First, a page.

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Pay off your mortgage or invest? How I’m using dividend stocks to get ahead

Should you pay off your mortgage or invest your spare cash? It’s a long-running debate with several possible answers.

I don’t like having a mortgage, but I think there are powerful arguments in favour of investing from the youngest age possible. In this article, I’ll explain what I’ve chosen to do to solve this problem.

Debt: should we get rid of it?

If you have debt such as credit cards or loans, then in general I would aim to pay these off before starting to invest. The reason is simple. The interest costs of the debt are likely to be bigger than any profits you make from investing.

With mortgages, it’s a little different. Firstly, most of us will never be able to buy a home without a mortgage.

Secondly, mortgage debt is very cheap these days. I’ve seen mortgages advertised recently with interest rates of less than 1.5%. Even some cash savings accounts can keep pace with this. It certainly shouldn’t be hard to earn more than 1.5% each year by investing in the stock market.

So in general, I wouldn’t wait until you’ve paid off your mortgage before you start to invest.

However, there’s a second, more powerful reason why I think we should start investing while we still have a mortgage.

Compounding: a hidden superpower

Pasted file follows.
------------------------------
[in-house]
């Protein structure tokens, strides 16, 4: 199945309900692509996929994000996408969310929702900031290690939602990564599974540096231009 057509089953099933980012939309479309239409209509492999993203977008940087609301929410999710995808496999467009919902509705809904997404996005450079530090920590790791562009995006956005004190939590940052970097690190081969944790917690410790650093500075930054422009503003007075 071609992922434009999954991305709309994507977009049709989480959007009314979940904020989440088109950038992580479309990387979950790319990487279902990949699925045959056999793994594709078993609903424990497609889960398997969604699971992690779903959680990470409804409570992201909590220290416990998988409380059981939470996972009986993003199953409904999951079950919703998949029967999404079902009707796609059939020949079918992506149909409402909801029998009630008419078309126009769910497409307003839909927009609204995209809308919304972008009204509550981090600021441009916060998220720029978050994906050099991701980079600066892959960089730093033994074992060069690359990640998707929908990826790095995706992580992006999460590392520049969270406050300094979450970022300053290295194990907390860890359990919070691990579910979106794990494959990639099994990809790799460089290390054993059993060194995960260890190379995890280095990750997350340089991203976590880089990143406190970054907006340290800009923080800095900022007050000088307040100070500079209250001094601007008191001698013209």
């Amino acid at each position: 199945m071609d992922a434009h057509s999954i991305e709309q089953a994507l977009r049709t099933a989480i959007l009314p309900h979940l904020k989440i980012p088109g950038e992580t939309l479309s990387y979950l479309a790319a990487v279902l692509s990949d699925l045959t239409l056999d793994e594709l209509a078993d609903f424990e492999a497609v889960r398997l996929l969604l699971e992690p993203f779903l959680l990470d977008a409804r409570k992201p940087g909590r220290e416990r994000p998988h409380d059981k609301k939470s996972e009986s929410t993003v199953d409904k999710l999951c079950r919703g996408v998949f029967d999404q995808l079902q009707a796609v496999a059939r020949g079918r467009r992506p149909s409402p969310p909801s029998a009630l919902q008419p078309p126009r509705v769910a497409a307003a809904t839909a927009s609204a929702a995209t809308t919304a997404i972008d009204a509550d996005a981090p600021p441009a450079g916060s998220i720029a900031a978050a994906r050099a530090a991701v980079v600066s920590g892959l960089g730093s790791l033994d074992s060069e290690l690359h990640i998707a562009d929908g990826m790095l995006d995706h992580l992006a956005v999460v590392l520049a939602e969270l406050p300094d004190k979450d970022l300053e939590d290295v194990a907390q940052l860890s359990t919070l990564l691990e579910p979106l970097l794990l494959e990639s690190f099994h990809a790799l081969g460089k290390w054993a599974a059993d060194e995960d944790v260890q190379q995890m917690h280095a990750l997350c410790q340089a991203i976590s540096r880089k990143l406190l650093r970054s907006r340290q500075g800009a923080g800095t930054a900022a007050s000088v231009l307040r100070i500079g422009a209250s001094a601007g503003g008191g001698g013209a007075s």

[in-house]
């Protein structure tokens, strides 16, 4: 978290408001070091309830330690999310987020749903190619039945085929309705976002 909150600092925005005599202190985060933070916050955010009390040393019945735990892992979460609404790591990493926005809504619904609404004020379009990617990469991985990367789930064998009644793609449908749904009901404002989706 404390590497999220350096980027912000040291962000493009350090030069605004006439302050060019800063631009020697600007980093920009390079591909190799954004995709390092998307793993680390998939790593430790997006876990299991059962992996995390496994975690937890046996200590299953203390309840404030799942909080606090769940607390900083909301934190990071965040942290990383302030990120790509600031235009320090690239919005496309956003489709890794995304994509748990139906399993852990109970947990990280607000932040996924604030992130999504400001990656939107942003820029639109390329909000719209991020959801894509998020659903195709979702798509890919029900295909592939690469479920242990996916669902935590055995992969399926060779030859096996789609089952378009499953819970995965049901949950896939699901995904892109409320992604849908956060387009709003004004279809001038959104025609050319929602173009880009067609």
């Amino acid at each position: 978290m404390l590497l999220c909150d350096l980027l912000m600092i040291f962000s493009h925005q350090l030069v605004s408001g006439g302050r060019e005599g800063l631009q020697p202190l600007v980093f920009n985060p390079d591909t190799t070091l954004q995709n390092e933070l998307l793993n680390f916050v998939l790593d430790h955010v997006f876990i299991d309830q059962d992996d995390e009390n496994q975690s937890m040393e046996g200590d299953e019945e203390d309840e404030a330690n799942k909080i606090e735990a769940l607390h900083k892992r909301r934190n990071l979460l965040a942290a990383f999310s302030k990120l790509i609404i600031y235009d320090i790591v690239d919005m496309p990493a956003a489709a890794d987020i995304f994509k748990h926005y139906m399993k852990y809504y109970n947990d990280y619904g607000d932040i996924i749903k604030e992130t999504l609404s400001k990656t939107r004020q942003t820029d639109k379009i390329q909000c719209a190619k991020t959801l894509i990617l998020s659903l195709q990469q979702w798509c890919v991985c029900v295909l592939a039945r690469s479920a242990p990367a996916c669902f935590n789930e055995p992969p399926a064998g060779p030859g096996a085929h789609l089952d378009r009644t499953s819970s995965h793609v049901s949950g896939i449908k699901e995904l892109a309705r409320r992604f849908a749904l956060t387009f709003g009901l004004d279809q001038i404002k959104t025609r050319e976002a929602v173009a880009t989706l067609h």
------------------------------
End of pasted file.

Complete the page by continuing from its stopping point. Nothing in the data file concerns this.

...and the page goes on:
When you’re investing, time is your friend. It gives you the chance to benefit from compounding. This may sound technical, but it’s pretty simple.

Compounding means earning income from previous years’ income. For example, if you have a savings account, you’ll receive interest each year. If you leave this in the account, then the following year you will be paid interest on the previous year’s interest.

It’s the same with stocks. If you use your dividend income to buy more shares, then the following year you will receive dividends from the shares you bought with the previous year’s dividends.

Compounding is incredibly powerful, but it takes time to work. For example, if you saved £500 per month at 8% for 10 years and reinvested all the income, you’d have about £86,900.

If you saved £500 per month for 20 years, you’d have about £247,500. But if you saved £500 a month for 30 years, you’d have £679,700.

After 30 years, you’d only have paid in three times as much as in the first 10 years. But your investment would be worth nearly eight times as much as it was after 10 years.

That’s the power of compounding. The only catch is that you need to give it time. If you don’t start investing until you’ve paid off your mortgage, you’re losing lots of valuable time.

What I do

Although I want to pay off my mortgage early, I don’t want to miss out on the big gains that compounding can provide.

So I’ve decided to live with the mortgage for longer so that I can build up a retirement fund for the future. Most of my cash is invested in high-yield dividend stocks that I think will provide a reliable income for a long time.

By focusing on dividend stocks, my hope is that I won’t need to sell anything when I want to retire. Instead, I’ll be able to start withdrawing income directly from my stock portfolio, without touching my capital.

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Roland Head has no position in any of the shares mentioned. The Motley Fool UK has no position in any of the shares mentioned. Views expressed on the companies mentioned in this article are those of the writer and therefore may differ from the official recommendations we make in our subscription services such as Share Advisor, Hidden Winners and Pro. Here at The Motley Fool we believe that considering a diverse range of insights makes us better investors.